Forty years ago today, Neil Armstrong made science-fiction geeks out of everyone. Without waxing too poetic, it was the moment when decades—if not centuries—of dreams about going to new worlds became a reality. With all due respect to Yuri Gagarin and Alan Shepard, Armstrong’s step onto an actual extraterrestrial surface was the first real space travel, in the sense of going somewhere. For a short while, there actually was a man on the moon.
Given the awesomeness of science non-fiction that year, I might almost expect it to be a down year for science fiction. Not so. 1969 had some good sci-fi—maybe not as good as landing on the moon, but damn good nonetheless.
It was, for example, the year Billy Pilgrim came unstuck in time. In Slaughterhouse-Five, Kurt Vonnegut challenged the idea that sci-fi wasn’t an appropriate genre for high-brow “literary-fiction” writers, tradition that has carried forward to become the “counter factual” fiction (sci-fi by any other name…) of writers like Margaret Atwood and Michael Chabon. It was also the year Ursula K. LeGuin explored gender and identity in Left Hand of Darkness, and Michael Crichton scared the bejesus out of everyone with his mutated virus in The Andromeda Strain. Ray Bradbury published a collection of short stories in I Sing the Body Electric (the title story of which became The Electric Grandmother), and Isaac Asimov collected some of his best stories in Nightfall and other Stories.
In June of that year, TV watching geeks saw Captain Kirk set his phaser on stun for what they thought might be the last time (oh, what they didn’t know!) when Star Trek went off the air. Perhaps in mourning, ardent fans held the first Star Trek convention before the show was even canceled, in March 1969 at the Newark public library. The Doctor (you know Who) regenerated for just the second time as Patrick Troughton made way for the 1970 arrival of Jon Pertwee.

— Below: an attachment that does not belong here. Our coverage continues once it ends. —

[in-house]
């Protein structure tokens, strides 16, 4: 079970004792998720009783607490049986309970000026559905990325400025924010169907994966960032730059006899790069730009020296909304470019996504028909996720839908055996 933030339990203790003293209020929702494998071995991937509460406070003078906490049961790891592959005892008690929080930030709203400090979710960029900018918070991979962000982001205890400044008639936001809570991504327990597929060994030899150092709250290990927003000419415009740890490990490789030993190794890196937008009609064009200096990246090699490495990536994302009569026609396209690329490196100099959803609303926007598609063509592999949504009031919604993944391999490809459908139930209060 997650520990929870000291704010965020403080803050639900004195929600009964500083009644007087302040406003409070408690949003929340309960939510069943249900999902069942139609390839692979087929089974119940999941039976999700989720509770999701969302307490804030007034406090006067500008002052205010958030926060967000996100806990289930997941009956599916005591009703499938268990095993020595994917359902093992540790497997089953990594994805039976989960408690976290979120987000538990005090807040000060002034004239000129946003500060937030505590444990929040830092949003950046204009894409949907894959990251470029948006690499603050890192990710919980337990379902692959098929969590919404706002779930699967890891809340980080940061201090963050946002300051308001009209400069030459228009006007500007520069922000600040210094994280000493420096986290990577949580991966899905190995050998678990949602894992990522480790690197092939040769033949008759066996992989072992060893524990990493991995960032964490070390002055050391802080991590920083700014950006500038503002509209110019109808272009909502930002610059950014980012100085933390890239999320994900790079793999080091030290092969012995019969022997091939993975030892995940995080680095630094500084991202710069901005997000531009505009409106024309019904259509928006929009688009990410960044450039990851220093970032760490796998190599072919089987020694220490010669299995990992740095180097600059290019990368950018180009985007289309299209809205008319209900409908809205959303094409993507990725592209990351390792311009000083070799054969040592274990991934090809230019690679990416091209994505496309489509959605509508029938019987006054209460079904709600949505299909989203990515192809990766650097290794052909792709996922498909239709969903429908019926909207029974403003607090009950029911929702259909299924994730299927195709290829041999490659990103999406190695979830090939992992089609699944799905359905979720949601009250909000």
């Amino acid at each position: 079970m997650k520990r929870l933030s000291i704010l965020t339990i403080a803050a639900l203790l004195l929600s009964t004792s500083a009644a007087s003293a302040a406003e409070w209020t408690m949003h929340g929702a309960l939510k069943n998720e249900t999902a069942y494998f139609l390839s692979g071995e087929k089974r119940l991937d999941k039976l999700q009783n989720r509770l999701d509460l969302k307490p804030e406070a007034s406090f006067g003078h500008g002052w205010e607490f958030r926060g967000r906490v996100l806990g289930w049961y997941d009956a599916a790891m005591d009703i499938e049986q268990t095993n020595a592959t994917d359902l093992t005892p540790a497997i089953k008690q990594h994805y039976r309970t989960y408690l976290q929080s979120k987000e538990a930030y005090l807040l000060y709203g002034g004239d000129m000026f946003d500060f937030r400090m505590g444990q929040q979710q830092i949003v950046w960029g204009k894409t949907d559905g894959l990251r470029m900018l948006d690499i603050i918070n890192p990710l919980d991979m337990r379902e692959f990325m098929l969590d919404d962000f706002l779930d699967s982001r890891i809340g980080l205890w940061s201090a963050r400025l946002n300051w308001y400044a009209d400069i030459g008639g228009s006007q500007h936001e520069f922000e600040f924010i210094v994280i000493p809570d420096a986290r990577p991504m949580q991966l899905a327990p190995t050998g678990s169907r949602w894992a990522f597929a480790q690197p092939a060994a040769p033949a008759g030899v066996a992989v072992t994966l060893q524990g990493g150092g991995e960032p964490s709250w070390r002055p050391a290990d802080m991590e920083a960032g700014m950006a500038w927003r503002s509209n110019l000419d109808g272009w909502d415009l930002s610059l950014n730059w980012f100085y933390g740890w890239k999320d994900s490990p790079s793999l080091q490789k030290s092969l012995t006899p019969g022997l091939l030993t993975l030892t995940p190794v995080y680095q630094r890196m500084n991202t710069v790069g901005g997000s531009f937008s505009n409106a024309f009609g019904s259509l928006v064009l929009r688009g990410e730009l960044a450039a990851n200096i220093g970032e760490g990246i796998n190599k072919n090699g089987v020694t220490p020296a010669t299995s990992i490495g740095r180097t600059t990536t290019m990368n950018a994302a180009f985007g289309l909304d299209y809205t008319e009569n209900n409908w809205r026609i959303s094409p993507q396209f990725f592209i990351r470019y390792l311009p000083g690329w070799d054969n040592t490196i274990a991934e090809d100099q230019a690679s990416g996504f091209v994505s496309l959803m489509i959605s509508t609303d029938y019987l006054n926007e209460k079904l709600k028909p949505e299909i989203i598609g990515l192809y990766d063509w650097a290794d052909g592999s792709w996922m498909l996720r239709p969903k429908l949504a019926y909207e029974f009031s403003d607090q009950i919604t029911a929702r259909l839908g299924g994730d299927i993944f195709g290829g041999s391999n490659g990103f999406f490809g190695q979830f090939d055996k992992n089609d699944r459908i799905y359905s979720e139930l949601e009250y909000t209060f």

In movieland, sci-fi screenwriters would have a hard time following up Barbarella, 2001: A Space Odyssey, and Planet of the Apes, all of which came out in 1968. Gregory Peck struggled to rescue stranded astronauts Gene Hackman, Richard Crenna, and James Franciscus in Marooned, which came out four months after the moon landing. The novel that provided the basis for the movie actually used the single-occupant Mercury capsule, but Hollywood updated it for the Apollo era. The space station in the film is based on NASA’s early drawings for SkyLab. In some ways the movie was ahead of its time, as producers decided not to include a regular score and instead use a series of beeps and hums to evoke the isolation of space. (Turner Classic Movies will be airing Marooned at 1:30 a.m. EDT Tuesday, July 21. Check local listings and set your Tivos!).
Tough to compete with actual space travel when you’re a science-fiction writer or producer, but still, not a bad year to be a nerd.